Have never done three panels in one conference before:

My own (I’ll moderate) called “Breaking Bad: Writing about Lesbians Drinking, Smoking, Drugging, Swearing, Stealing, and Fighting” with Cheyne Curry, Isabella, Riley Adair Garret, JM Redmann, and Ann Aptaker.

Then I’ll join “Liar, Liar”, moderated by Carsen Taite, with Dorothy Allison, Georgia Beers, Melissa Brayden, and Andi Marquette. We’re all to come prepared with a few true outrageous stories about ourselves, as well as one false one. Audience gets to guess. I hope there will be huge prizes for the winners. This one will be open to the public. (Dorothy is doing the keynote address this year, as well. Stay away if four-letter words combined with the names of deities bother you…)

Also I’ll be on “We’ve Come to Murder”, moderated by Baxter Clare Trautman, with Mavis Applewater, Erica Lawson, and Martha Miller.

Plus I’ll do an author reading & chat with Jessie Chandler, Justine Saracen, Wynn Malone, Lacey Schmidt, and Kenna White.

So that’s actually like four times I have to show up somewhere…

2) Florida Heritage

For the second year in a row I’ve gotten roped into presenting at the Florida Heritage Book Festival and Writers Conference in September. I’ll lead a special critique session on Thursday, then will deliver a presentation on Friday, “Fearless Writing.” The web site has info on signing up for everything, including critique day. It’s a very nicely run conference in beautiful St. Augustine. If you join my critique group you’ll get an individual written consult from me on your first 10 pages, and the opportunity to learn and ask questions all day long.

And no, I can't make it to the Florida Writers Association conference this year, but hope to be there next year.

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Thursday, July 2, 2015

The Gift of Stupidity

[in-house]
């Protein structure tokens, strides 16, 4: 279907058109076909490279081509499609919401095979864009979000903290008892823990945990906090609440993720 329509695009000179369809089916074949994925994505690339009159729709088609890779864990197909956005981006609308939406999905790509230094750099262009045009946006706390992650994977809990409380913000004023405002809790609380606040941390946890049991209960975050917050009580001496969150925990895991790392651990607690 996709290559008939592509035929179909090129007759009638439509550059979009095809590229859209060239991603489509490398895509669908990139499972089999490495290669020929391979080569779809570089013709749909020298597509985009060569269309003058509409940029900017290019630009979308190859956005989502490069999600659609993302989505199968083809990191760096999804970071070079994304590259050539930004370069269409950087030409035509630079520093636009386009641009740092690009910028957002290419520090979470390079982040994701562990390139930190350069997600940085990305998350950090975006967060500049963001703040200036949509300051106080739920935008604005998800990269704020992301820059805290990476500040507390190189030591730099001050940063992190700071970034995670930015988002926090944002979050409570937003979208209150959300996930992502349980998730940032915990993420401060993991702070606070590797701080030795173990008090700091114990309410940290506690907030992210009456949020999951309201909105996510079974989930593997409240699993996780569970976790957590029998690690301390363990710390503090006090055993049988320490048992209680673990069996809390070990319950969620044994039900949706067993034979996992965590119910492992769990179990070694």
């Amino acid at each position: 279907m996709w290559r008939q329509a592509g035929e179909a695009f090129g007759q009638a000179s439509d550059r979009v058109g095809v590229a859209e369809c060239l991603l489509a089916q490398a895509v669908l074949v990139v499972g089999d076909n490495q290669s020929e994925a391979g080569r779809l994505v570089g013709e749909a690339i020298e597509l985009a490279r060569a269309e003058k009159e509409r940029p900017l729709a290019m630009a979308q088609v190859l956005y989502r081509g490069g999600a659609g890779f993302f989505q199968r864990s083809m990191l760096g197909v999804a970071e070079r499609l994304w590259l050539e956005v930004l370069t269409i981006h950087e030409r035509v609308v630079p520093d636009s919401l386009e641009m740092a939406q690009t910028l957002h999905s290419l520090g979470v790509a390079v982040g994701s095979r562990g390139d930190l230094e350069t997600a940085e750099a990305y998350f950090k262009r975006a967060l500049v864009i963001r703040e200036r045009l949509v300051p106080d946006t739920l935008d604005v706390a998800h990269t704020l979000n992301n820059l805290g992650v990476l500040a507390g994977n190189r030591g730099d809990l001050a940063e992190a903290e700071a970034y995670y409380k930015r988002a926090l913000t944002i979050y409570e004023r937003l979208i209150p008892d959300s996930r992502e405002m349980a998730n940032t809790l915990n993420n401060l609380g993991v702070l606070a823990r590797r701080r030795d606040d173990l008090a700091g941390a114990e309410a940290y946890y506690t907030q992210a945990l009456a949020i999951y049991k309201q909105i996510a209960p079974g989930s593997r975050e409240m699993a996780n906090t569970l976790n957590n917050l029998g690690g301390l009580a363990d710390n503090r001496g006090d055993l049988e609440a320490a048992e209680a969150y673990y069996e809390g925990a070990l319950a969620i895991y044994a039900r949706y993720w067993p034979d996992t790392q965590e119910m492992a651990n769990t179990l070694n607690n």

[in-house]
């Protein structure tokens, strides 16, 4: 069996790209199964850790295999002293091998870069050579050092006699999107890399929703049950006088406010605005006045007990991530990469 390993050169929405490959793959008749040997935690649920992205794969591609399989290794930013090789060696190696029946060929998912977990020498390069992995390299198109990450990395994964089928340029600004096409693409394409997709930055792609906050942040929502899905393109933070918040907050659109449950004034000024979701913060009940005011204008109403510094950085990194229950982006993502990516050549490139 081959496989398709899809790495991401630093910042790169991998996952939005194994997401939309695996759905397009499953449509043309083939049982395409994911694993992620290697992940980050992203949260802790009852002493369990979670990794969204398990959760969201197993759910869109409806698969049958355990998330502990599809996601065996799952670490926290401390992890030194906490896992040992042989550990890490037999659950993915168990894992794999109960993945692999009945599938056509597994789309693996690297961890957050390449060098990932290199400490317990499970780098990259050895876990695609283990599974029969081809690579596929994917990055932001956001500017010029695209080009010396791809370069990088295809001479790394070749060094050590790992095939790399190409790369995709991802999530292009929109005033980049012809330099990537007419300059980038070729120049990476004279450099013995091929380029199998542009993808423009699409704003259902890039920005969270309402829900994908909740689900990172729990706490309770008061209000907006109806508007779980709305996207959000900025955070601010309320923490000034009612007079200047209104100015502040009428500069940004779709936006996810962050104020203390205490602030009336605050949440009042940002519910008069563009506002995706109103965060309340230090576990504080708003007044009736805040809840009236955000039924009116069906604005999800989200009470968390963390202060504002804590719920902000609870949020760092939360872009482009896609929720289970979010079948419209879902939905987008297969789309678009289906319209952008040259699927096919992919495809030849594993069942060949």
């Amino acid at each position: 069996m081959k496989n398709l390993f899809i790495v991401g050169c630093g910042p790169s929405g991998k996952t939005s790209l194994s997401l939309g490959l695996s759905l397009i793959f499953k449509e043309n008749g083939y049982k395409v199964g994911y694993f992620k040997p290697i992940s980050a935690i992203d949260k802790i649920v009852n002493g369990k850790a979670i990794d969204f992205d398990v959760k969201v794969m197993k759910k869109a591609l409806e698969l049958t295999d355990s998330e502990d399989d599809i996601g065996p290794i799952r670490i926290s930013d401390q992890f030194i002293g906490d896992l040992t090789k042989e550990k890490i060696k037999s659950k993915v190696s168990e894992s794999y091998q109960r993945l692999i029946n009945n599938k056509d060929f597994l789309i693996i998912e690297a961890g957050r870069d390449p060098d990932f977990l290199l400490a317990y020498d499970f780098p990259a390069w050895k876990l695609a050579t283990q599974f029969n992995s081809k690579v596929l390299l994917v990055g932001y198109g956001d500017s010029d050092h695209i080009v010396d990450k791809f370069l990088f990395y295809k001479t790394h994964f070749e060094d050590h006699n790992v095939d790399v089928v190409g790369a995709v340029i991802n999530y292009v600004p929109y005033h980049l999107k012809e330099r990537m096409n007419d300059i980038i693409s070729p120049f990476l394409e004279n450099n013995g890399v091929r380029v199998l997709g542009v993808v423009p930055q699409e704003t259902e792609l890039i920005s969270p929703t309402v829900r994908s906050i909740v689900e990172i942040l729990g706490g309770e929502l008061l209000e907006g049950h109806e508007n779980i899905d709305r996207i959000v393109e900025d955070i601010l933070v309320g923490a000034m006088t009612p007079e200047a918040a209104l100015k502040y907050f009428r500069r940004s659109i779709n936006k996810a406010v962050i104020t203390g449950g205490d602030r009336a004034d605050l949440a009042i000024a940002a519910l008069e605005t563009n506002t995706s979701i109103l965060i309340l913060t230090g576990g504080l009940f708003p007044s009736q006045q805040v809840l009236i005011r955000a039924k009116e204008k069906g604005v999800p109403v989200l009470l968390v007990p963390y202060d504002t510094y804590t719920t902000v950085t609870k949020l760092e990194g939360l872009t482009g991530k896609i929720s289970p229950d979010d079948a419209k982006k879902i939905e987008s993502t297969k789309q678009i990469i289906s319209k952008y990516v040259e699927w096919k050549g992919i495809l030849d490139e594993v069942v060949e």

Zestful Blog Post #113

As an author, I’ve long been a student of the human condition. Actually, I commenced being a student of the human condition in my earliest sandbox days, then turned to writing as a form of self-defense.

Mainly, I’m fascinated with one question: What makes people do what they do? A major sub-category of this question is: What makes criminals do the crazy shit they do? Or, perhaps more accurately, what makes a person do crazy shit for which they get caught and slapped with humiliating criminal charges?

I remember reading Our Lady of the Forest by David Guterson, in which there’s a mention of some guy who broke into a dentist’s office for the nitrous oxide, which he inhaled for the high while masturbating. He quickly died after getting too hypoxic. The incident was just a mention and not part of the plot; I think Guterson put it in mainly to help establish atmosphere. But it stuck in my mind. That novel was set in and around Forks, Washington, a remote, poverty-mauled outpost in the Olympic rainforest later made much more famous by Stephenie (yes, that’s the right spelling) Meyer in her Twilight series.

[A river runs through Forks, more or less. Photo by M. Burrows.]

At the time, I was living on the Olympic Peninsula in Washington, not far from Forks. And I happened to know the mayor of Forks (we were both Area Musicians), who also happened to be a counselor to a whole lot of messed-up Forkians who had run afoul of the law in one dumbass way or another. I asked him if he’d ever heard of a nitrous-oxide incident like the one in Guterson’s story, and he said he didn’t know if it had really happened, but he could easily believe it, given what he handled on a daily basis.

I asked him WHY people get into such messes, and he answered, “Bad decisions.”

Well, yeah.

My friend is a compassionate man. But I mean, we’re talking stupidity, right? Can we call a dolt a dolt here? I know substance abuse can rob people of their common sense. But it seems there are lots of stone-sober idiots out there as well. But, too, not every dumbass does stuff they can get arrested for, drunk or not. Mostly they just wind up in emergency rooms.

The mystery of stupidity is something I wonder and wonder about. What would authors do without characters who make bad decisions?